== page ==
Replacing your Blackberry with an iPhone while using Windows

In my previous article on “What’s a Blackberry User to Do: the iPhone stands Ready” I outlined that now is as good a time as any to make the switch to the iPhone from the BlackBerry. One of the main reasons for this relates to all of the uncertainty around the future of the BlackBerry and with that goes a waning of third party support including the all critical third party application developer support that really makes a device worth it’s salt. The iPhone though has approximately 1 million applications to choose from and there’s applications in every category imaginable. The iPhone is a robust, thriving environment with a determined future.

I want to state from the outset my goal here is to not sell you on the iPhone or a Mac other than to point out the benefits and the doability of moving to one or both environments. To be clear, if you are a PC person you can use your iPhone equally as well with a PC as you can with a Mac. All the major support software to do this is made available by Apple and runs on the PC. To be precise, iTunes runs identically on a PC as it does on the Mac. iTunes is your master controller of sorts for your iPhone. However, the iPhone works totally independently of iTunes now if need be and can use iCloud over the air for a lot of functions such as backup. Additionally, the iPhone is built to work with Microsoft’s Exchange or Google’s applications.

One Area of Difference

There is naturally one area of difference. Many applications that run solely on a Mac will sync through the entire Apple ecosystem which includes your Mac, iPhone and iPad. However, applications designed for the PC will sync seamlessly with your iPhone also. As an example, many of the Office products work natively on the iPhone. They all don’t but Microsoft’s intention is to have all their applications native to the iPhone and the iPad.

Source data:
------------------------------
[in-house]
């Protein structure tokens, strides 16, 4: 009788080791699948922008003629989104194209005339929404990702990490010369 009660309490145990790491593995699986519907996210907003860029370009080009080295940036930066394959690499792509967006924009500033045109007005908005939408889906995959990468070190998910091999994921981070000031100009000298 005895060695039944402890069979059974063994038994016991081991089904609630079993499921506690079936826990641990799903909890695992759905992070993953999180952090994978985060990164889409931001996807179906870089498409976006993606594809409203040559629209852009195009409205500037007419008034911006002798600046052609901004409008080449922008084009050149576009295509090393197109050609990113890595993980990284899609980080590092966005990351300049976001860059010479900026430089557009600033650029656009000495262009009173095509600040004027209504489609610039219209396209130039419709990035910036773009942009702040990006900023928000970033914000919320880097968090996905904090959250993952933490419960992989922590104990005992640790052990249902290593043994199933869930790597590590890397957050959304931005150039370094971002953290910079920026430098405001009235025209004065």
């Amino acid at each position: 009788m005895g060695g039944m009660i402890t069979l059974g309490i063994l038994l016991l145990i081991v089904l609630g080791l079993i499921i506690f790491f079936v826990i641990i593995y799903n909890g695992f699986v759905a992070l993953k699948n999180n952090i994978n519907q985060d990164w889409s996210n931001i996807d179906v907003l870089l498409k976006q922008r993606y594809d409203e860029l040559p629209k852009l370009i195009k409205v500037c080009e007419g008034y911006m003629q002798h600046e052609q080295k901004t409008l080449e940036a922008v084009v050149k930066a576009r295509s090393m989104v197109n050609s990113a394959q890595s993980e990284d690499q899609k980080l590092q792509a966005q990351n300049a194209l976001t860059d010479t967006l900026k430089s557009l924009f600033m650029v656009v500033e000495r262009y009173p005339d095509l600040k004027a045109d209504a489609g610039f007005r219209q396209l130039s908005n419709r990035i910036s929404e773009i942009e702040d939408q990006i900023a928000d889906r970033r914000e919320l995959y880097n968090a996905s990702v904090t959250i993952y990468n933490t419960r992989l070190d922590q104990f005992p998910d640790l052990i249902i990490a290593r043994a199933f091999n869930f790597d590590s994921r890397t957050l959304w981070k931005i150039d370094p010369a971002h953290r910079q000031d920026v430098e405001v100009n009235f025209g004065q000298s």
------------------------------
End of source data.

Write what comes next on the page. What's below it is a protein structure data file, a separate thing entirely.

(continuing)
Further, certain applications designed for the Mac such as Quicktime and as I mentioned iTunes run on a Windows PC. Other software, such as iPhoto is a Mac only program. However, just as an example, Picassa from Google runs on both the PC and iPhone. Picassa web albums display fine on you iPhone from your PC as they do from the Mac.

Outlook for the PC is supported by an iCloud tool, version 3, from Apple. This allows you to sync all your calendars and contacts to the iPhone from the PC. Bear in mind always that the iPhone supports Exchange fully as an independent client. Office 365 is designed to run on the iPhone.

It is true however, that by running a Mac you would bring more to the table in terms of application sync’g. However, this is no less the case with the BlackBerry. Applications designed for the BlackBerry do not necessarily have a Windows counterpart. In this sense, I would say then that a Mac affords you more latitude in terms of what you can do.

The iPhone is Platform Agnostic

Naturally, there is an affinity for the iPhone to provide more function if paired with a Mac. However, in many ways you could say it is platform agnostic. It is designed to run independent of the desktop environment. Regardless, it comes with great Windows support tools. You can easily switch from the BlackBerry to the iPhone. I did. The only way in which there is any difficulty is that it is simply a different platform with a different interface. Yet, with it comes all this capability that just doesn’t exist on the BlackBerry. True, the BlackBerry has a lot of great functionality but considering the state of the nation it is not an environment that provides security to plan around. Will the company and developers be there in a year?

To put this another way, most iPhone users run Windows at the desktop. A lot of iPhone users do not even have a PC. Rather, their PC is their iPhone. The iPhone is, more or less, a computer in your hand. It is something that people rely on day in and day out to organize and assist in the management of their lives.

I hope this article helps to clear any confusion that might exist around moving from a BlackBerry or any other device to the iPhone. More than tenable, it has long terms payoffs. Initially, as in my case, if you’re used to a keyboard style Smartphone, adjusting to the virtual keypad can be a bit challenging at first. As with anything though you begin to adapt. However, to speed you along the journey the ease and intuitiveness plus the expansive capability of the iPhone makes the process relatively easy.

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